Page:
Date: 11 Apr 2012
ESA's Herschel Space Observatory has studied the dusty belt around the nearby star Fomalhaut. The dust appears to be coming from collisions that destroy up to thousands of icy comets every day.
Fomalhaut is a young star, just a few hundred million years old, and twice as massive as the Sun. Its dust belt was discovered in the 1980s, but Herschel's images of the belt show it in much more detail at far-infrared wavelengths than ever before.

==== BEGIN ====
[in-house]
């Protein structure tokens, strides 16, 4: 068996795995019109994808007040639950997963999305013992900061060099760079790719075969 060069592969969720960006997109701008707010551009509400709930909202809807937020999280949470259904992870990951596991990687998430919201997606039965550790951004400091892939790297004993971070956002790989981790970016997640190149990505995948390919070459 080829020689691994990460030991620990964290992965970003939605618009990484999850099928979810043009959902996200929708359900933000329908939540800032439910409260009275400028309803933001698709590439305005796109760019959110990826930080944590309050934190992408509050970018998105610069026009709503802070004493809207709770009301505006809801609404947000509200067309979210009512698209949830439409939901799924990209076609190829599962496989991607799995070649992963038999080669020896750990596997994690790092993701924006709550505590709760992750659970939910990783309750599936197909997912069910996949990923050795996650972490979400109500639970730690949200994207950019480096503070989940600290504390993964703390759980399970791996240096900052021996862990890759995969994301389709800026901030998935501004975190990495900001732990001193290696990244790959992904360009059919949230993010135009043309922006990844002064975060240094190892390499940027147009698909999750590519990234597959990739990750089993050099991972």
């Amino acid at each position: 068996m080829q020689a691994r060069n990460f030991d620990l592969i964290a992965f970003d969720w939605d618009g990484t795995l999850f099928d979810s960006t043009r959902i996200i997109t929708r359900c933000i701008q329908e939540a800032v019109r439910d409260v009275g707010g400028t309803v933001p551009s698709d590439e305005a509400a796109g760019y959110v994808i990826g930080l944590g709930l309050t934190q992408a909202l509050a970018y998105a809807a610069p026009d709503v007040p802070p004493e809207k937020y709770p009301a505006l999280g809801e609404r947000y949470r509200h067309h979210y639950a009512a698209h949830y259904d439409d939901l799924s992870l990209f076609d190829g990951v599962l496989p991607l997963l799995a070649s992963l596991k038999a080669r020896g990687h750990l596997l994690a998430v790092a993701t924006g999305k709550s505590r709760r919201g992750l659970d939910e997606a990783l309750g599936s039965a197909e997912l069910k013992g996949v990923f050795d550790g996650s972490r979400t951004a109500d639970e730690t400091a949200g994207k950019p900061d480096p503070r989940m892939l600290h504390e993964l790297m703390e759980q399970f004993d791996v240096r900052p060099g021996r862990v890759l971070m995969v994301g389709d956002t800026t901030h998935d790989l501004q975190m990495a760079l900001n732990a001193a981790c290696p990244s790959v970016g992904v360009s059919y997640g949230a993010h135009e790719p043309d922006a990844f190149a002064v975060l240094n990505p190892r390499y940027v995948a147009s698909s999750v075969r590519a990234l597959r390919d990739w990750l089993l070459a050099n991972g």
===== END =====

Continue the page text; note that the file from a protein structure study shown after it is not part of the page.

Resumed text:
To keep the collision rate so high, there must be between 260 billion and 83 trillion comets in the belt, depending on their size. Our own Solar System has a similar number of comets in its Oort Cloud, which formed from objects scattered from a disc surrounding the Sun when it was as young as Fomalhaut.
Credit: European Space Agency